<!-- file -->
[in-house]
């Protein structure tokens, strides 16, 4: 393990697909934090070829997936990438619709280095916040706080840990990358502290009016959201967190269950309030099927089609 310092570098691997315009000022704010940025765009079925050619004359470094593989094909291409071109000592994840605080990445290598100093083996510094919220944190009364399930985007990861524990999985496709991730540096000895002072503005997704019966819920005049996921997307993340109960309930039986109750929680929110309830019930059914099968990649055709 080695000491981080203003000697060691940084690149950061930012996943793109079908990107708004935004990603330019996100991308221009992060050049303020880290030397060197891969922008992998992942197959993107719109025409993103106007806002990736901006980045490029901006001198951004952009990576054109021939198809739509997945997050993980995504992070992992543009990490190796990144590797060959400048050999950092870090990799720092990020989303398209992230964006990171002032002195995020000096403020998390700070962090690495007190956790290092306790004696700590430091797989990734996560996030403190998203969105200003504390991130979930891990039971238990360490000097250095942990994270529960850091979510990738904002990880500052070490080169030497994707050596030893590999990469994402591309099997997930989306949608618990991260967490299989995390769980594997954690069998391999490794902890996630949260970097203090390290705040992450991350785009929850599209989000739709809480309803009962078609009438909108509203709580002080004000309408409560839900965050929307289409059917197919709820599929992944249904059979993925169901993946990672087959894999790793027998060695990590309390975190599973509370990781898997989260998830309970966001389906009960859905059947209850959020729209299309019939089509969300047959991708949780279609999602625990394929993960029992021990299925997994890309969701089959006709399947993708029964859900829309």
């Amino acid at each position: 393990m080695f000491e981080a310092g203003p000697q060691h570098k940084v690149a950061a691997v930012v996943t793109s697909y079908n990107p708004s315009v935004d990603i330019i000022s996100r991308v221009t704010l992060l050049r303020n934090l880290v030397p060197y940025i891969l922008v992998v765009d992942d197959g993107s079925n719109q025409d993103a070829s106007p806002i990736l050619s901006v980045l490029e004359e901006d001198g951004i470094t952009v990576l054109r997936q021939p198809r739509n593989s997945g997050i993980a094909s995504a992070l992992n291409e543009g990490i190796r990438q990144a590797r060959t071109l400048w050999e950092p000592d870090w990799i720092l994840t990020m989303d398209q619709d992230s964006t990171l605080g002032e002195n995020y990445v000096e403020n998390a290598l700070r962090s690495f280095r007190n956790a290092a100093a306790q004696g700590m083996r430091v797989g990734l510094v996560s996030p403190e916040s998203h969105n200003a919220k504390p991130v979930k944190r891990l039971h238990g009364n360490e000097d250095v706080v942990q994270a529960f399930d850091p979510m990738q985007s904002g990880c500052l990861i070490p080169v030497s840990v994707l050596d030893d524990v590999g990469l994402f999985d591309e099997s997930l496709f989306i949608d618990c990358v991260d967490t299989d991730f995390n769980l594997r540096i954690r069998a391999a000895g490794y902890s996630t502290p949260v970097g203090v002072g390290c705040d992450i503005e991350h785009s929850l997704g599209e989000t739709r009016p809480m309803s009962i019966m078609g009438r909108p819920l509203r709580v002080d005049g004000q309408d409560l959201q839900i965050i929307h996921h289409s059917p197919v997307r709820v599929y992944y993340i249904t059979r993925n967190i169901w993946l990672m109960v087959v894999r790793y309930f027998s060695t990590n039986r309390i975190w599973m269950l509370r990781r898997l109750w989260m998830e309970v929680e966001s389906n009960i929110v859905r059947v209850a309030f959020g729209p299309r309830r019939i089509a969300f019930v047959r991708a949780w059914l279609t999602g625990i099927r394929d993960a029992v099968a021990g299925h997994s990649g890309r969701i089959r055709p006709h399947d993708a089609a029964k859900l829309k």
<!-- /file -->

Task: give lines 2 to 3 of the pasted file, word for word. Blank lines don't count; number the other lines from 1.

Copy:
């Protein structure tokens, strides 16, 4: 393990697909934090070829997936990438619709280095916040706080840990990358502290009016959201967190269950309030099927089609 310092570098691997315009000022704010940025765009079925050619004359470094593989094909291409071109000592994840605080990445290598100093083996510094919220944190009364399930985007990861524990999985496709991730540096000895002072503005997704019966819920005049996921997307993340109960309930039986109750929680929110309830019930059914099968990649055709 080695000491981080203003000697060691940084690149950061930012996943793109079908990107708004935004990603330019996100991308221009992060050049303020880290030397060197891969922008992998992942197959993107719109025409993103106007806002990736901006980045490029901006001198951004952009990576054109021939198809739509997945997050993980995504992070992992543009990490190796990144590797060959400048050999950092870090990799720092990020989303398209992230964006990171002032002195995020000096403020998390700070962090690495007190956790290092306790004696700590430091797989990734996560996030403190998203969105200003504390991130979930891990039971238990360490000097250095942990994270529960850091979510990738904002990880500052070490080169030497994707050596030893590999990469994402591309099997997930989306949608618990991260967490299989995390769980594997954690069998391999490794902890996630949260970097203090390290705040992450991350785009929850599209989000739709809480309803009962078609009438909108509203709580002080004000309408409560839900965050929307289409059917197919709820599929992944249904059979993925169901993946990672087959894999790793027998060695990590309390975190599973509370990781898997989260998830309970966001389906009960859905059947209850959020729209299309019939089509969300047959991708949780279609999602625990394929993960029992021990299925997994890309969701089959006709399947993708029964859900829309």
């Amino acid at each position: 393990m080695f000491e981080a310092g203003p000697q060691h570098k940084v690149a950061a691997v930012v996943t793109s697909y079908n990107p708004s315009v935004d990603i330019i000022s996100r991308v221009t704010l992060l050049r303020n934090l880290v030397p060197y940025i891969l922008v992998v765009d992942d197959g993107s079925n719109q025409d993103a070829s106007p806002i990736l050619s901006v980045l490029e004359e901006d001198g951004i470094t952009v990576l054109r997936q021939p198809r739509n593989s997945g997050i993980a094909s995504a992070l992992n291409e543009g990490i190796r990438q990144a590797r060959t071109l400048w050999e950092p000592d870090w990799i720092l994840t990020m989303d398209q619709d992230s964006t990171l605080g002032e002195n995020y990445v000096e403020n998390a290598l700070r962090s690495f280095r007190n956790a290092a100093a306790q004696g700590m083996r430091v797989g990734l510094v996560s996030p403190e916040s998203h969105n200003a919220k504390p991130v979930k944190r891990l039971h238990g009364n360490e000097d250095v706080v942990q994270a529960f399930d850091p979510m990738q985007s904002g990880c500052l990861i070490p080169v030497s840990v994707l050596d030893d524990v590999g990469l994402f999985d591309e099997s997930l496709f989306i949608d618990c990358v991260d967490t299989d991730f995390n769980l594997r540096i954690r069998a391999a000895g490794y902890s996630t502290p949260v970097g203090v002072g390290c705040d992450i503005e991350h785009s929850l997704g599209e989000t739709r009016p809480m309803s009962i019966m078609g009438r909108p819920l509203r709580v002080d005049g004000q309408d409560l959201q839900i965050i929307h996921h289409s059917p197919v997307r709820v599929y992944y993340i249904t059979r993925n967190i169901w993946l990672m109960v087959v894999r790793y309930f027998s060695t990590n039986r309390i975190w599973m269950l509370r990781r898997l109750w989260m998830e309970v929680e966001s389906n009960i929110v859905r059947v209850a309030f959020g729209p299309r309830r019939i089509a969300f019930v047959r991708a949780w059914l279609t999602g625990i099927r394929d993960a029992v099968a021990g299925h997994s990649g890309r969701i089959r055709p006709h399947d993708a089609a029964k859900l829309k």